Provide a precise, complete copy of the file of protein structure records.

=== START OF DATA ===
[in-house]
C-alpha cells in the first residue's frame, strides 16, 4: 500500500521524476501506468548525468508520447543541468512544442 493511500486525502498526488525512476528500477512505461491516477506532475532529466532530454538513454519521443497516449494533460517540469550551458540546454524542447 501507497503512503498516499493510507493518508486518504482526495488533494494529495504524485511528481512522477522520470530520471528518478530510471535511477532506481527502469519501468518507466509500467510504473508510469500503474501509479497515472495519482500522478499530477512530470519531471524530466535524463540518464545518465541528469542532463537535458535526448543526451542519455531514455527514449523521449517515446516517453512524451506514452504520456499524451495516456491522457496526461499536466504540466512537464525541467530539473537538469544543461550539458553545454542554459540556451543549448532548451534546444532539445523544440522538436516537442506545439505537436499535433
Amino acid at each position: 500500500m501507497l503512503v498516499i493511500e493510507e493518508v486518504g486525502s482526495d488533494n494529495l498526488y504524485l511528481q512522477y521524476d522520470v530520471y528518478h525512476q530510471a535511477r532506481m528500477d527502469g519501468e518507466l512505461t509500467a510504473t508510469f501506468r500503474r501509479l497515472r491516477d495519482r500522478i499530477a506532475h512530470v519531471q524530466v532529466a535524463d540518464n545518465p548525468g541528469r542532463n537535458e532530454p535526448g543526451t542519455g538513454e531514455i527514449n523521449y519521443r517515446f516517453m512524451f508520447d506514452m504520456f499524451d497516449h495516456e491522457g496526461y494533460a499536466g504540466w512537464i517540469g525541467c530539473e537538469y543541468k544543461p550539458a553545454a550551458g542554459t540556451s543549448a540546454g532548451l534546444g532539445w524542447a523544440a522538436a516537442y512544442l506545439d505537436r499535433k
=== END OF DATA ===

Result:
[in-house]
C-alpha cells in the first residue's frame, strides 16, 4: 500500500521524476501506468548525468508520447543541468512544442 493511500486525502498526488525512476528500477512505461491516477506532475532529466532530454538513454519521443497516449494533460517540469550551458540546454524542447 501507497503512503498516499493510507493518508486518504482526495488533494494529495504524485511528481512522477522520470530520471528518478530510471535511477532506481527502469519501468518507466509500467510504473508510469500503474501509479497515472495519482500522478499530477512530470519531471524530466535524463540518464545518465541528469542532463537535458535526448543526451542519455531514455527514449523521449517515446516517453512524451506514452504520456499524451495516456491522457496526461499536466504540466512537464525541467530539473537538469544543461550539458553545454542554459540556451543549448532548451534546444532539445523544440522538436516537442506545439505537436499535433
Amino acid at each position: 500500500m501507497l503512503v498516499i493511500e493510507e493518508v486518504g486525502s482526495d488533494n494529495l498526488y504524485l511528481q512522477y521524476d522520470v530520471y528518478h525512476q530510471a535511477r532506481m528500477d527502469g519501468e518507466l512505461t509500467a510504473t508510469f501506468r500503474r501509479l497515472r491516477d495519482r500522478i499530477a506532475h512530470v519531471q524530466v532529466a535524463d540518464n545518465p548525468g541528469r542532463n537535458e532530454p535526448g543526451t542519455g538513454e531514455i527514449n523521449y519521443r517515446f516517453m512524451f508520447d506514452m504520456f499524451d497516449h495516456e491522457g496526461y494533460a499536466g504540466w512537464i517540469g525541467c530539473e537538469y543541468k544543461p550539458a553545454a550551458g542554459t540556451s543549448a540546454g532548451l534546444g532539445w524542447a523544440a522538436a516537442y512544442l506545439d505537436r499535433k